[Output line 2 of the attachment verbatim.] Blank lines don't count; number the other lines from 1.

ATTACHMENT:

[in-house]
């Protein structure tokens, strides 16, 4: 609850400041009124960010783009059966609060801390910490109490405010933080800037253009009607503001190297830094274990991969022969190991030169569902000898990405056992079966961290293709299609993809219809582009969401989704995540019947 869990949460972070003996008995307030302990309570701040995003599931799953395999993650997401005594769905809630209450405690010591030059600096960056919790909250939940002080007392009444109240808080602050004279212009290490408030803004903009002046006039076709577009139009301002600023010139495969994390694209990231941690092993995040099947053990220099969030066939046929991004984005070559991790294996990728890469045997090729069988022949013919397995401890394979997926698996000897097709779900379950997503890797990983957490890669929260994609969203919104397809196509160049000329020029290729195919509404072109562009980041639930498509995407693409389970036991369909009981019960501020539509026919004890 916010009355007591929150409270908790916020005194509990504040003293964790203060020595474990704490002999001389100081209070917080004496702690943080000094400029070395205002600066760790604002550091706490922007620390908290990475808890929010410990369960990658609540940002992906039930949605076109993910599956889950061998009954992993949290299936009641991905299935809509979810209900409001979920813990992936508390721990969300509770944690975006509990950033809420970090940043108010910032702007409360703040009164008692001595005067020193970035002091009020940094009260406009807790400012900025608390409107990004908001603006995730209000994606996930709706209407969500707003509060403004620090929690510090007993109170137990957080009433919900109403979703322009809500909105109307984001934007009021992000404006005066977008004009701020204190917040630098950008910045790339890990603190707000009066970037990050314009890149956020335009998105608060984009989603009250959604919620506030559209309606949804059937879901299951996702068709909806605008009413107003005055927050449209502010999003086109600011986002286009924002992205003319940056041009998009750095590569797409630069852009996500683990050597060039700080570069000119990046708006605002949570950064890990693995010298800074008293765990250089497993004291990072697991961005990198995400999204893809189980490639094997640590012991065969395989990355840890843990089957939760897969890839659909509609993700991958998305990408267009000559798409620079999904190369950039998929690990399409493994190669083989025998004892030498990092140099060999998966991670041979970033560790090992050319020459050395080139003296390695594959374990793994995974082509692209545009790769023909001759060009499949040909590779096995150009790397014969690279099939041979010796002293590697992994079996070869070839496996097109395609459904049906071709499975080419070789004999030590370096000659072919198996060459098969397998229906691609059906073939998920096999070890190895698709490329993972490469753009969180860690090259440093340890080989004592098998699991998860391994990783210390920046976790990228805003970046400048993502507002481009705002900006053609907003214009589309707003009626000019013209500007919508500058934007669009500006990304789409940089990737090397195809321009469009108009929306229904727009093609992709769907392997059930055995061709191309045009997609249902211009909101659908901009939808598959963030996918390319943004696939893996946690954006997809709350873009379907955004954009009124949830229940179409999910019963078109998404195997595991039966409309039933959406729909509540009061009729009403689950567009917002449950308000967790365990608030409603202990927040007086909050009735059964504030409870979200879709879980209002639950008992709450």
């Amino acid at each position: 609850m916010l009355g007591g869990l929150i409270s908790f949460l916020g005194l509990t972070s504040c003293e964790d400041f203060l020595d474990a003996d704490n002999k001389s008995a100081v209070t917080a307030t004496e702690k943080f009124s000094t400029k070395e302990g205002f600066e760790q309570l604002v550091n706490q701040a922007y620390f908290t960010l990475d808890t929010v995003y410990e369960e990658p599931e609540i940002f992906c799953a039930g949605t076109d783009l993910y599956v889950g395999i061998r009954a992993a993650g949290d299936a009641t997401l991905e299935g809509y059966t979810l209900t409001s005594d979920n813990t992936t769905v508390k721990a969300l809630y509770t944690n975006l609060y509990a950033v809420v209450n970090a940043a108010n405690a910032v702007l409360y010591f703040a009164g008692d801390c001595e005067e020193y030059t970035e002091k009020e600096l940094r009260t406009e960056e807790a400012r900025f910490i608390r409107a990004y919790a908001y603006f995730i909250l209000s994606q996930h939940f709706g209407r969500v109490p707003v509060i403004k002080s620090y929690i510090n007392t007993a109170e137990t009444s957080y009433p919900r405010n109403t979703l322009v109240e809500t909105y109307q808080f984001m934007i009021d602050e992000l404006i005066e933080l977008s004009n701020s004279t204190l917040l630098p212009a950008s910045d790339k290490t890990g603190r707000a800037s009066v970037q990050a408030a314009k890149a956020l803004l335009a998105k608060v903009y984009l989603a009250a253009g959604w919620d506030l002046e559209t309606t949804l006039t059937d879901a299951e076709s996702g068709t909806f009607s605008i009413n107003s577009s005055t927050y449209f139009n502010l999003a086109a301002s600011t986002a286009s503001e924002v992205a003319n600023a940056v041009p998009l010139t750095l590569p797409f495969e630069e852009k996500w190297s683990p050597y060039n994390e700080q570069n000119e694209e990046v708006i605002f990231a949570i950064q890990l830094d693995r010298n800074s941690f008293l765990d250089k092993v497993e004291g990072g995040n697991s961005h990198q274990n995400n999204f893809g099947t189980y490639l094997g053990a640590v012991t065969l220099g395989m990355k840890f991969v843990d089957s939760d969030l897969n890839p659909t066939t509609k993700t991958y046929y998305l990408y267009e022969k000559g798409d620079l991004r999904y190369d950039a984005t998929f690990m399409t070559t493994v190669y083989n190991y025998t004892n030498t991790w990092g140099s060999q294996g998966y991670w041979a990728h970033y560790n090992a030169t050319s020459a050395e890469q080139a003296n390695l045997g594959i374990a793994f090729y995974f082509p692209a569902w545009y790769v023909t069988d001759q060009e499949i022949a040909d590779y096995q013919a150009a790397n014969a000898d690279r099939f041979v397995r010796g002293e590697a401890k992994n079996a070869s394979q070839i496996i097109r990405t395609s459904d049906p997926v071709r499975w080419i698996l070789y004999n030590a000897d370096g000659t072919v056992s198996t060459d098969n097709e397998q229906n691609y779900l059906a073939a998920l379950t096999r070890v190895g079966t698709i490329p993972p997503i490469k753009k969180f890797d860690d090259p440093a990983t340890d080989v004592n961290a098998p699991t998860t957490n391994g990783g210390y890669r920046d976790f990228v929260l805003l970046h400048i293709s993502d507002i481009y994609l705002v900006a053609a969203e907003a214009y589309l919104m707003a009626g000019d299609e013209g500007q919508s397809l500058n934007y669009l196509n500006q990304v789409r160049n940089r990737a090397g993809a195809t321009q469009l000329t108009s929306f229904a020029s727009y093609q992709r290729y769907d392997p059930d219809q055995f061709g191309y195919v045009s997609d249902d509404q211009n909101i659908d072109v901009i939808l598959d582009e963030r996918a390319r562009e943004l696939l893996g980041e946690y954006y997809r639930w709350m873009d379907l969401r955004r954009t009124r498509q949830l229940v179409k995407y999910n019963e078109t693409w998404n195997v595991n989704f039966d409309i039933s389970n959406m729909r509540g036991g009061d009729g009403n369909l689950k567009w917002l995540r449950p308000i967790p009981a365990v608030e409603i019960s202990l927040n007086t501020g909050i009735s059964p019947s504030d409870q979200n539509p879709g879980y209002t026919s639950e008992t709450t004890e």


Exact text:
């Protein structure tokens, strides 16, 4: 609850400041009124960010783009059966609060801390910490109490405010933080800037253009009607503001190297830094274990991969022969190991030169569902000898990405056992079966961290293709299609993809219809582009969401989704995540019947 869990949460972070003996008995307030302990309570701040995003599931799953395999993650997401005594769905809630209450405690010591030059600096960056919790909250939940002080007392009444109240808080602050004279212009290490408030803004903009002046006039076709577009139009301002600023010139495969994390694209990231941690092993995040099947053990220099969030066939046929991004984005070559991790294996990728890469045997090729069988022949013919397995401890394979997926698996000897097709779900379950997503890797990983957490890669929260994609969203919104397809196509160049000329020029290729195919509404072109562009980041639930498509995407693409389970036991369909009981019960501020539509026919004890 916010009355007591929150409270908790916020005194509990504040003293964790203060020595474990704490002999001389100081209070917080004496702690943080000094400029070395205002600066760790604002550091706490922007620390908290990475808890929010410990369960990658609540940002992906039930949605076109993910599956889950061998009954992993949290299936009641991905299935809509979810209900409001979920813990992936508390721990969300509770944690975006509990950033809420970090940043108010910032702007409360703040009164008692001595005067020193970035002091009020940094009260406009807790400012900025608390409107990004908001603006995730209000994606996930709706209407969500707003509060403004620090929690510090007993109170137990957080009433919900109403979703322009809500909105109307984001934007009021992000404006005066977008004009701020204190917040630098950008910045790339890990603190707000009066970037990050314009890149956020335009998105608060984009989603009250959604919620506030559209309606949804059937879901299951996702068709909806605008009413107003005055927050449209502010999003086109600011986002286009924002992205003319940056041009998009750095590569797409630069852009996500683990050597060039700080570069000119990046708006605002949570950064890990693995010298800074008293765990250089497993004291990072697991961005990198995400999204893809189980490639094997640590012991065969395989990355840890843990089957939760897969890839659909509609993700991958998305990408267009000559798409620079999904190369950039998929690990399409493994190669083989025998004892030498990092140099060999998966991670041979970033560790090992050319020459050395080139003296390695594959374990793994995974082509692209545009790769023909001759060009499949040909590779096995150009790397014969690279099939041979010796002293590697992994079996070869070839496996097109395609459904049906071709499975080419070789004999030590370096000659072919198996060459098969397998229906691609059906073939998920096999070890190895698709490329993972490469753009969180860690090259440093340890080989004592098998699991998860391994990783210390920046976790990228805003970046400048993502507002481009705002900006053609907003214009589309707003009626000019013209500007919508500058934007669009500006990304789409940089990737090397195809321009469009108009929306229904727009093609992709769907392997059930055995061709191309045009997609249902211009909101659908901009939808598959963030996918390319943004696939893996946690954006997809709350873009379907955004954009009124949830229940179409999910019963078109998404195997595991039966409309039933959406729909509540009061009729009403689950567009917002449950308000967790365990608030409603202990927040007086909050009735059964504030409870979200879709879980209002639950008992709450």